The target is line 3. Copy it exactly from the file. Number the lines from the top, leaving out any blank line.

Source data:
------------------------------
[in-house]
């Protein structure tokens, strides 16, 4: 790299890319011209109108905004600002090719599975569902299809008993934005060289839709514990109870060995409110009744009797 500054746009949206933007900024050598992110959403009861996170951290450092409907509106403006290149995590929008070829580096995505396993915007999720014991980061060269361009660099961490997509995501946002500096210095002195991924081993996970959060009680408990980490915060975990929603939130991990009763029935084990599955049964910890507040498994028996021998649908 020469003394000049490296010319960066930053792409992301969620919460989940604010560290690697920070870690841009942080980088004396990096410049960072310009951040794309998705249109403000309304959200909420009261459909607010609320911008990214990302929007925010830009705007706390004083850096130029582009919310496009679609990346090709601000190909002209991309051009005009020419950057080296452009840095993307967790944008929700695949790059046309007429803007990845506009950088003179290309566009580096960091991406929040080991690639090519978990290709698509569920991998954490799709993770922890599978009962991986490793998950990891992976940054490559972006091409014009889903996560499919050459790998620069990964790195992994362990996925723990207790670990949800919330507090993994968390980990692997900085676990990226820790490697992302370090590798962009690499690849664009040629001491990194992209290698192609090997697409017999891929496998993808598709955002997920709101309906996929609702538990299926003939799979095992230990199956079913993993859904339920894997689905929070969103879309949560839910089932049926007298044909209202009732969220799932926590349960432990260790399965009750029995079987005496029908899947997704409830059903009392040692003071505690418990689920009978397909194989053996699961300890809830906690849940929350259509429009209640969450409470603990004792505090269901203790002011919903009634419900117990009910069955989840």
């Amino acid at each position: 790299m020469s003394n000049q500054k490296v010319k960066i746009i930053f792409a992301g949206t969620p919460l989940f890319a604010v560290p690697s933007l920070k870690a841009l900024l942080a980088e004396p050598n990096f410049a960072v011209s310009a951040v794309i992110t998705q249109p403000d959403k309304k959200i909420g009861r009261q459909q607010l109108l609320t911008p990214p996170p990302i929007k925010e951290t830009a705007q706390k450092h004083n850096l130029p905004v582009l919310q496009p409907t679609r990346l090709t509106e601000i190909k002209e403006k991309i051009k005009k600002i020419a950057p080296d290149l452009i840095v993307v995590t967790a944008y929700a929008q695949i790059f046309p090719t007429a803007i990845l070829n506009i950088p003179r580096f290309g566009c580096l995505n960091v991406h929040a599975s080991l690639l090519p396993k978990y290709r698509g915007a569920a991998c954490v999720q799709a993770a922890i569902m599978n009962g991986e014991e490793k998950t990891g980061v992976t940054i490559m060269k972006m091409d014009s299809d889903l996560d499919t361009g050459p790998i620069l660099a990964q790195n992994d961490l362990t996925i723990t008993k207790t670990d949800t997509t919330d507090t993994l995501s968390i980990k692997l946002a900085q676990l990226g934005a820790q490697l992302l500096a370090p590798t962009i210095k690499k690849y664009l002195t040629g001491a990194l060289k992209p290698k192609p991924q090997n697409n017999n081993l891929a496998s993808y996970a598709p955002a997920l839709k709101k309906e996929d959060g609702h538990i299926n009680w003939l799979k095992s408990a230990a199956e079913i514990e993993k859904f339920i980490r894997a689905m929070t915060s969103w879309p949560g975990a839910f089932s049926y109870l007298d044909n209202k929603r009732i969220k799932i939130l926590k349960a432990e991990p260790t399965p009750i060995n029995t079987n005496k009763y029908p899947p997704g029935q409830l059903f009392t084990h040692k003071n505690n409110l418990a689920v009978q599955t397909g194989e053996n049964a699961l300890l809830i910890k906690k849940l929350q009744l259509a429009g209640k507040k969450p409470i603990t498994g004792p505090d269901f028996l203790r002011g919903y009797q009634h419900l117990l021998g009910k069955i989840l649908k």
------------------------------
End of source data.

């Amino acid at each position: 790299m020469s003394n000049q500054k490296v010319k960066i746009i930053f792409a992301g949206t969620p919460l989940f890319a604010v560290p690697s933007l920070k870690a841009l900024l942080a980088e004396p050598n990096f410049a960072v011209s310009a951040v794309i992110t998705q249109p403000d959403k309304k959200i909420g009861r009261q459909q607010l109108l609320t911008p990214p996170p990302i929007k925010e951290t830009a705007q706390k450092h004083n850096l130029p905004v582009l919310q496009p409907t679609r990346l090709t509106e601000i190909k002209e403006k991309i051009k005009k600002i020419a950057p080296d290149l452009i840095v993307v995590t967790a944008y929700a929008q695949i790059f046309p090719t007429a803007i990845l070829n506009i950088p003179r580096f290309g566009c580096l995505n960091v991406h929040a599975s080991l690639l090519p396993k978990y290709r698509g915007a569920a991998c954490v999720q799709a993770a922890i569902m599978n009962g991986e014991e490793k998950t990891g980061v992976t940054i490559m060269k972006m091409d014009s299809d889903l996560d499919t361009g050459p790998i620069l660099a990964q790195n992994d961490l362990t996925i723990t008993k207790t670990d949800t997509t919330d507090t993994l995501s968390i980990k692997l946002a900085q676990l990226g934005a820790q490697l992302l500096a370090p590798t962009i210095k690499k690849y664009l002195t040629g001491a990194l060289k992209p290698k192609p991924q090997n697409n017999n081993l891929a496998s993808y996970a598709p955002a997920l839709k709101k309906e996929d959060g609702h538990i299926n009680w003939l799979k095992s408990a230990a199956e079913i514990e993993k859904f339920i980490r894997a689905m929070t915060s969103w879309p949560g975990a839910f089932s049926y109870l007298d044909n209202k929603r009732i969220k799932i939130l926590k349960a432990e991990p260790t399965p009750i060995n029995t079987n005496k009763y029908p899947p997704g029935q409830l059903f009392t084990h040692k003071n505690n409110l418990a689920v009978q599955t397909g194989e053996n049964a699961l300890l809830i910890k906690k849940l929350q009744l259509a429009g209640k507040k969450p409470i603990t498994g004792p505090d269901f028996l203790r002011g919903y009797q009634h419900l117990l021998g009910k069955i989840l649908k």